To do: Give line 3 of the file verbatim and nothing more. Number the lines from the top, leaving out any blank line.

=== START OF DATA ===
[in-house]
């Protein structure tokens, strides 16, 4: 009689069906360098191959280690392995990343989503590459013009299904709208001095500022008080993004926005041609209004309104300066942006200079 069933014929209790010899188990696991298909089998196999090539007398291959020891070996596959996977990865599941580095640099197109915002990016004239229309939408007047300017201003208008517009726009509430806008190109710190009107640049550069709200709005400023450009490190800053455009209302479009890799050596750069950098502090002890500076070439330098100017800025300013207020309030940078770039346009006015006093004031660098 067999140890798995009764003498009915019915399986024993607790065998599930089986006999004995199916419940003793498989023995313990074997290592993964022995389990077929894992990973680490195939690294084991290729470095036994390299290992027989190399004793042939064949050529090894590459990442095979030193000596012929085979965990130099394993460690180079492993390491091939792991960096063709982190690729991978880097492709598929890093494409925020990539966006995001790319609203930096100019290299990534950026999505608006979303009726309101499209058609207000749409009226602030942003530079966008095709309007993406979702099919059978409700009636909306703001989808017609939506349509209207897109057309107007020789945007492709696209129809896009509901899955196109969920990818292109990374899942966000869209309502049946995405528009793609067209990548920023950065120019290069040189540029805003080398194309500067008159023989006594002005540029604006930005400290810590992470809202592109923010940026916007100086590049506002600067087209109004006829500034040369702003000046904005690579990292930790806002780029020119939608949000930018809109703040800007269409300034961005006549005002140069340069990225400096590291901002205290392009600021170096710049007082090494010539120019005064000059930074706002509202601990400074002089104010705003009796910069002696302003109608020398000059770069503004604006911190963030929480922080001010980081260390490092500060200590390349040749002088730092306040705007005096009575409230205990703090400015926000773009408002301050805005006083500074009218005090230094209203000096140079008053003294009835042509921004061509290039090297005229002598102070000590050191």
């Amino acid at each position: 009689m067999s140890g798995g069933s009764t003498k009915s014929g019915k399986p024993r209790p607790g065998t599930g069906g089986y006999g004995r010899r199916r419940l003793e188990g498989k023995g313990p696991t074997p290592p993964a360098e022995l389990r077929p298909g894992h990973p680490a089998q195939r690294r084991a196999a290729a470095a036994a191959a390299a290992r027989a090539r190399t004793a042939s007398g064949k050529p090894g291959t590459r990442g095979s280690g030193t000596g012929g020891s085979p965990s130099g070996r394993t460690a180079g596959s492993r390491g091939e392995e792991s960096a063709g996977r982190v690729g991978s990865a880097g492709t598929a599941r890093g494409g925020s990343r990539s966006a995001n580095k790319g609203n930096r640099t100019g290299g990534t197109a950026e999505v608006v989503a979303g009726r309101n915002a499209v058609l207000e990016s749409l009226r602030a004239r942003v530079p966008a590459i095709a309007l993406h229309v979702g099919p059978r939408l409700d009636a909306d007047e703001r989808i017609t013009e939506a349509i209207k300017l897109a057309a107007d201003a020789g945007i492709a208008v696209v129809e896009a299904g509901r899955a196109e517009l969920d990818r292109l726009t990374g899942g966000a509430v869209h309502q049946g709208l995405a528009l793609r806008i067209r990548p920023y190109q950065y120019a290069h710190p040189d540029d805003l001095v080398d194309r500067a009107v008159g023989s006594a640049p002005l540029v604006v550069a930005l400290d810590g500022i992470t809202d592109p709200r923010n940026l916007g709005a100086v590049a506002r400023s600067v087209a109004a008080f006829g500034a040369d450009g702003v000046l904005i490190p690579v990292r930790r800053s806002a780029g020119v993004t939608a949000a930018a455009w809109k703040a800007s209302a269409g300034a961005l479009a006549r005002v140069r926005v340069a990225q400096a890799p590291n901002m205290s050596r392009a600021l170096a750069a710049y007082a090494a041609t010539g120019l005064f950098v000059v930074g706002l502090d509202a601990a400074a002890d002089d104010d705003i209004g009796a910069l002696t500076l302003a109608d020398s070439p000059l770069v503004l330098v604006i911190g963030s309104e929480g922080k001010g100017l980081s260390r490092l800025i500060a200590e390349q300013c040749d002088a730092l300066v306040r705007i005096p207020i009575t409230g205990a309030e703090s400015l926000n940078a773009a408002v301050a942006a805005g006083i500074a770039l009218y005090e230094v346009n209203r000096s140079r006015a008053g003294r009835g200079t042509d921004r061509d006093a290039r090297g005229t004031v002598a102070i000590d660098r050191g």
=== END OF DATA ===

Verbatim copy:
């Amino acid at each position: 009689m067999s140890g798995g069933s009764t003498k009915s014929g019915k399986p024993r209790p607790g065998t599930g069906g089986y006999g004995r010899r199916r419940l003793e188990g498989k023995g313990p696991t074997p290592p993964a360098e022995l389990r077929p298909g894992h990973p680490a089998q195939r690294r084991a196999a290729a470095a036994a191959a390299a290992r027989a090539r190399t004793a042939s007398g064949k050529p090894g291959t590459r990442g095979s280690g030193t000596g012929g020891s085979p965990s130099g070996r394993t460690a180079g596959s492993r390491g091939e392995e792991s960096a063709g996977r982190v690729g991978s990865a880097g492709t598929a599941r890093g494409g925020s990343r990539s966006a995001n580095k790319g609203n930096r640099t100019g290299g990534t197109a950026e999505v608006v989503a979303g009726r309101n915002a499209v058609l207000e990016s749409l009226r602030a004239r942003v530079p966008a590459i095709a309007l993406h229309v979702g099919p059978r939408l409700d009636a909306d007047e703001r989808i017609t013009e939506a349509i209207k300017l897109a057309a107007d201003a020789g945007i492709a208008v696209v129809e896009a299904g509901r899955a196109e517009l969920d990818r292109l726009t990374g899942g966000a509430v869209h309502q049946g709208l995405a528009l793609r806008i067209r990548p920023y190109q950065y120019a290069h710190p040189d540029d805003l001095v080398d194309r500067a009107v008159g023989s006594a640049p002005l540029v604006v550069a930005l400290d810590g500022i992470t809202d592109p709200r923010n940026l916007g709005a100086v590049a506002r400023s600067v087209a109004a008080f006829g500034a040369d450009g702003v000046l904005i490190p690579v990292r930790r800053s806002a780029g020119v993004t939608a949000a930018a455009w809109k703040a800007s209302a269409g300034a961005l479009a006549r005002v140069r926005v340069a990225q400096a890799p590291n901002m205290s050596r392009a600021l170096a750069a710049y007082a090494a041609t010539g120019l005064f950098v000059v930074g706002l502090d509202a601990a400074a002890d002089d104010d705003i209004g009796a910069l002696t500076l302003a109608d020398s070439p000059l770069v503004l330098v604006i911190g963030s309104e929480g922080k001010g100017l980081s260390r490092l800025i500060a200590e390349q300013c040749d002088a730092l300066v306040r705007i005096p207020i009575t409230g205990a309030e703090s400015l926000n940078a773009a408002v301050a942006a805005g006083i500074a770039l009218y005090e230094v346009n209203r000096s140079r006015a008053g003294r009835g200079t042509d921004r061509d006093a290039r090297g005229t004031v002598a102070i000590d660098r050191g």